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Skogar Museum

This museum was founded in 1949. It is situated 150 km east from Reykjavík nearby ring road number 1. The museum was especially known for the curator Þórður Tómasson who has now retired.

It is divided into three parts: the folk museum which offers a huge variety of tools and implements used for fishing and farming, as well as artefacts dating back to the viking age. In the rebuilt turf houses in the open-air museum you can catch the atmosphere of times long gone and experience how Icelanders lived through the centuries. The museum of transport, which also houses a souvenir shop and the Skógakaffi cafeteria, tells the story of technology and transportation and its development in Iceland in the 19th and 20th century.

Opening hours all days:

June 1st to August 31st: 09.00 - 18.00
September 1st to May 31st: 10.00 - 17.00

Skogar Museum

Skógar

GPS Points N63° 31' 34.496" W19° 29' 34.974"
Telephone

487-8845

Fax

487-8848

Opening period All year

Travel directory for Skogar Museum

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Nature
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Skogafoss - Waterfall

Only a few kilometers away from the south shores of Iceland, lies the village of Skógar along the Southern Ring Road. It is a popular summer-resort centre surrounded by unusual scenic beauty. The breath-taking view of Skogáfoss waterfall and scenic surroundings and the snow-capped heights of two towering glaciers are Skógar's major summer attractions. There are two settlements by this name. One is Ytri-Skógar (outer or western Skógar) and the other Eystri-Skógar (eastern Skógar), located at a short distance from each other. Ytri-Skógar, commonly referred to as Skógar, is the main settlement. It is an old farm and has a church from 1890. It is located between the Skógá and Kverná rivers.
The greatest attraction of Skógar is of course the beautiful 60-metre high Skogáfoss waterfall in the river Skógá. Like the legends of buried treasures of Egill Skallagrímsson in Mosfell near Reykjavík and Ketilbjörn in Mosfell near Skálholt, there is a similar legend about the settler Þrasi who is believed to have buried his chest of gold under the Skogáfoss waterfall.
If the sun conditions are favourable - one can see a vivid rainbow in front of the waterfalls. The river below the falls holds a large salmon and char population and fisherman are seen here fishing July - October. The path leading to the top of the waterfalls continues following the river upstream - where numerous more dramatic waterfalls of sheer beauty are to be found. A great hike - to say the least!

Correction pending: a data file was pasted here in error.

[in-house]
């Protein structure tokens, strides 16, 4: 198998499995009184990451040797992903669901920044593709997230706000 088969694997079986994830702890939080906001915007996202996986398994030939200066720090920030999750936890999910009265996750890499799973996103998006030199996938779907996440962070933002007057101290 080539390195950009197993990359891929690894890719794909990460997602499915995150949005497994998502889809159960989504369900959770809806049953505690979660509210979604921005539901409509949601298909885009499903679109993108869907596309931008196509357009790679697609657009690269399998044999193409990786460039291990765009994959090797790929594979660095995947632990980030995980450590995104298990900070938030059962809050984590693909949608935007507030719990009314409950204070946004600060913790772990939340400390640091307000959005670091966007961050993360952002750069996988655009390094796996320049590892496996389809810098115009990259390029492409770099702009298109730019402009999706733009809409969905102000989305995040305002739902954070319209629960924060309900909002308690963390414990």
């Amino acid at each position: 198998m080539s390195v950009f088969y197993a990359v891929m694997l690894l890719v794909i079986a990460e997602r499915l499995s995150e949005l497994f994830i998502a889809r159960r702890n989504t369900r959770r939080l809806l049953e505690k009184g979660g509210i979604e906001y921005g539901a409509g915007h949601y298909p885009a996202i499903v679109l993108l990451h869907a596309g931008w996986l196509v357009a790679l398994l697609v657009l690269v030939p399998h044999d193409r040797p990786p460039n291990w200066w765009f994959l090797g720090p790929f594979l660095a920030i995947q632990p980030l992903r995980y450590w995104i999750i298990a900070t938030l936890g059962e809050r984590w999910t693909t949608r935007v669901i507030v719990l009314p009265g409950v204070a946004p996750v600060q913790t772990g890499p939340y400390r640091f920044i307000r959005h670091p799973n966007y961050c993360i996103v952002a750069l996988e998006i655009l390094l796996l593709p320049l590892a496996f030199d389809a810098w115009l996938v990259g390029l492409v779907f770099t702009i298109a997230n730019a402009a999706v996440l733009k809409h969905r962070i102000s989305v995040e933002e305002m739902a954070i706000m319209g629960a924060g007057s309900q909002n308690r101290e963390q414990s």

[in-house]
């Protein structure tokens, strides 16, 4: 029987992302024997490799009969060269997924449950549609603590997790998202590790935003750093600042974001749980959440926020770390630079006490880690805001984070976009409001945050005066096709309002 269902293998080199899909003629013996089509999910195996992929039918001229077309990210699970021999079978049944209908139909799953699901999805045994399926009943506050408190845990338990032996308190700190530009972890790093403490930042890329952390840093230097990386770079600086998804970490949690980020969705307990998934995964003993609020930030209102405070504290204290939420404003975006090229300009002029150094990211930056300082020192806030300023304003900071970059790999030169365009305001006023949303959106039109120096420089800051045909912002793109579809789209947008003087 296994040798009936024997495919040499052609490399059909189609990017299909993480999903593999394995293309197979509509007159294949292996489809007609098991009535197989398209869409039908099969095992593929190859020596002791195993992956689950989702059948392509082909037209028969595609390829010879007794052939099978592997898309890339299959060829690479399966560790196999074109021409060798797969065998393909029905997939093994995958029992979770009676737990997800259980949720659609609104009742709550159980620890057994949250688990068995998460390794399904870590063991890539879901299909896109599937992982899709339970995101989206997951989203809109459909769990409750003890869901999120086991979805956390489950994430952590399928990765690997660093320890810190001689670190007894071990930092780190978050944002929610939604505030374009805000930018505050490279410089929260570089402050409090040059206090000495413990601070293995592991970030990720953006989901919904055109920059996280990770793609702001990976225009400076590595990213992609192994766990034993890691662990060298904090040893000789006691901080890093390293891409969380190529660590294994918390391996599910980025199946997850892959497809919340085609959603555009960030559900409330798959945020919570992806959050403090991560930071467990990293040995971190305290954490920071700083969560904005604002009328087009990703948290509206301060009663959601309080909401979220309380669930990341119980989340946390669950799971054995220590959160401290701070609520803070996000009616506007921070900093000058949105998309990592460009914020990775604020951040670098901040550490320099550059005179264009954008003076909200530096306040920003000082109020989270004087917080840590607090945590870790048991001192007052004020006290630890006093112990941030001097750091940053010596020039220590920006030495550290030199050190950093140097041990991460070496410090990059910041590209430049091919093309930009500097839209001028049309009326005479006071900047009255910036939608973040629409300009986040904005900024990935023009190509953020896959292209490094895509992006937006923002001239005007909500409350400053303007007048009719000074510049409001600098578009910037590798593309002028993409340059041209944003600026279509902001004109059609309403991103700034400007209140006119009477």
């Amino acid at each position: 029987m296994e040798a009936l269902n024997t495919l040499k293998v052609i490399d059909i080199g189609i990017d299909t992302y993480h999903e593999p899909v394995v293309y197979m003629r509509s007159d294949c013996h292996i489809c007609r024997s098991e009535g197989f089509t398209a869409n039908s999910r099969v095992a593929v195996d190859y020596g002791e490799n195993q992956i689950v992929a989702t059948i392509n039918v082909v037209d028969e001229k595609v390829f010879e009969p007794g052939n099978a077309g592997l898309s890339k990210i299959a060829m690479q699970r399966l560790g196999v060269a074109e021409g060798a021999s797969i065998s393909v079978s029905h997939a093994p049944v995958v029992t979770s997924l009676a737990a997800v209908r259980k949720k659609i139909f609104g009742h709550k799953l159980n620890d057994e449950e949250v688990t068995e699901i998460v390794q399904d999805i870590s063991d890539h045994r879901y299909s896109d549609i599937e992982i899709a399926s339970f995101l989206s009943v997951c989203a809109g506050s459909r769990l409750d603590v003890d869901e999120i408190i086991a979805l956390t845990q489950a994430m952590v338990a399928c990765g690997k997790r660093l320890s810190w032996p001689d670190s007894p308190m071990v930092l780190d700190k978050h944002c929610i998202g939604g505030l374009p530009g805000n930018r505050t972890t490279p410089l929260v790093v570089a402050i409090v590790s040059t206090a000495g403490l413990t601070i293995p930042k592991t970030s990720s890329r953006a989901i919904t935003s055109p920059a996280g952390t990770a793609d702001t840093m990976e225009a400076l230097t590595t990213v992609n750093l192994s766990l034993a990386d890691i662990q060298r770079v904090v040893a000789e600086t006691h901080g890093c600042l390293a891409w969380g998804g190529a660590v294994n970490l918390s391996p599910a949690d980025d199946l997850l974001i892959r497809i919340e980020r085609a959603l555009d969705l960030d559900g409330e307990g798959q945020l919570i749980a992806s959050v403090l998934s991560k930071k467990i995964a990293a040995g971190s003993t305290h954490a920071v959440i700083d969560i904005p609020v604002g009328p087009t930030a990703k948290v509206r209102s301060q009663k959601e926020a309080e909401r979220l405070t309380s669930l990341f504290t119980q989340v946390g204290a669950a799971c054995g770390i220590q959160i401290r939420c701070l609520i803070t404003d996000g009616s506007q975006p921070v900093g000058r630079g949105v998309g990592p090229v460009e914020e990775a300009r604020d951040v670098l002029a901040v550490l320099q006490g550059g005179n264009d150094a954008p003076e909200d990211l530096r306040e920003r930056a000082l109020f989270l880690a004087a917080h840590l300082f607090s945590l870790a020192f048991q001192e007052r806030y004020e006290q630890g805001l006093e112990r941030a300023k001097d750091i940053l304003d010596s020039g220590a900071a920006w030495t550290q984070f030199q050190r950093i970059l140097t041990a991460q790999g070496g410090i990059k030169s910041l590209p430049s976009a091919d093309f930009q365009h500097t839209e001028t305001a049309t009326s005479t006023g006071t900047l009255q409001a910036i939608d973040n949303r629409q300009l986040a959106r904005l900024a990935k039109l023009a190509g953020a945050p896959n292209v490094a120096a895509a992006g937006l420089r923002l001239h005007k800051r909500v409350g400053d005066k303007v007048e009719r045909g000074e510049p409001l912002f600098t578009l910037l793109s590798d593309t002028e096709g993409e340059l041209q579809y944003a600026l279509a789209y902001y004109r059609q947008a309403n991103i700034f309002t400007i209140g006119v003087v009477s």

One of the finest folk museums in Iceland is situated in extraordinarily beautiful natural surroundings. The interesting local folk museum has a collection of over 6000 artifacts and examples of various types of dwellings in Iceland since the early times. The collection of tools and equipment used at land and sea is outstanding. The museum also has an old turf farmhouse, where guests can experience the standards of living in Iceland in past centuries.
From Skógar the Ring Road runs eastwards along the foot of Mýrdalsjökull glacier, across the southern sandy plains and over glacial rivers, passes Seljavellir and continues along the soaring glaciated massive of Eyjafjöll and the two waterfalls Seljalandsfoss and Gljúfrabúi. From here runs a 10 km long trek along the river Skógá over the Fimmvörðuháls Pass between the Eyjafjallajökull and Mýrdalsjökull glaciers to the mountain oasis of Þórsmörk.
Skógar is a place to explore the natural diversity of the south or, if the weather is good, to spend a holiday amid beautiful and rugged landscapes. It is also very close to the ocean and the unique black bea

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Eyjafjoll

Eyjafjöll is a beautiful region of south Iceland, which is easily accessible and popular with visitors.

Check out www.eyjafjoll.is Eyjafjoll's website aims to provide a wide range of useful information for visitors to the area: we tell you about walking routes, places of interest, and tourist services in the Eyjafjöll region.

History and Culture
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Folk Museum and Museum of Transport in Skogar

Situated next to the stunning Skógafoss waterfall in extraordinarily beautiful natural surroundings, the Skógar Folk Museum preserves the cultural heritage of southern Iceland through its collection of tools and equipment, handicrafts, old buildings, books, manuscripts, and documents. A key part of the Museum's work has been the reconstruction of several old farmhouses, so visitors can see how Icelanders lived in the past. In 2002 the Museum opened a new Museum of Transport. It not only explores the history of transportation, communication, and technology in Iceland in the 19th and 20th centuries but also includes a history of Icelandic postal services and electrification.During the summer the Café Skogar, with its delightful selection of Icelandic soups, sandwiches, and home-baked cakes, is a charming place for lunch or just a snack. (In winter, the Café is available only for group lunches.) The Museum shop, located in the Museum of Transport, offers an excellent selection of books and Icelandic memorabilia, all at reasonable prices.

South Iceland

Towns & Villages

The south of Iceland has several towns and villages, each with its own style, charm and points of interest. Selfoss is the largest town and has a variety of shops, services, many restaurants and fast food places. Most towns are close to the main route, making them accessible and enjoyable.

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Map Höfn Kirkjubæjarklaustur Vík Vestmannaeyjar Hvolsvöllur Flúðir Laugarvatn Reykholt Laugarás Borg Brautarholt Hveragerði Árnes Selfoss Hella Stokkseyri Eyrarbakki Þykkvibær Þórlákshöfn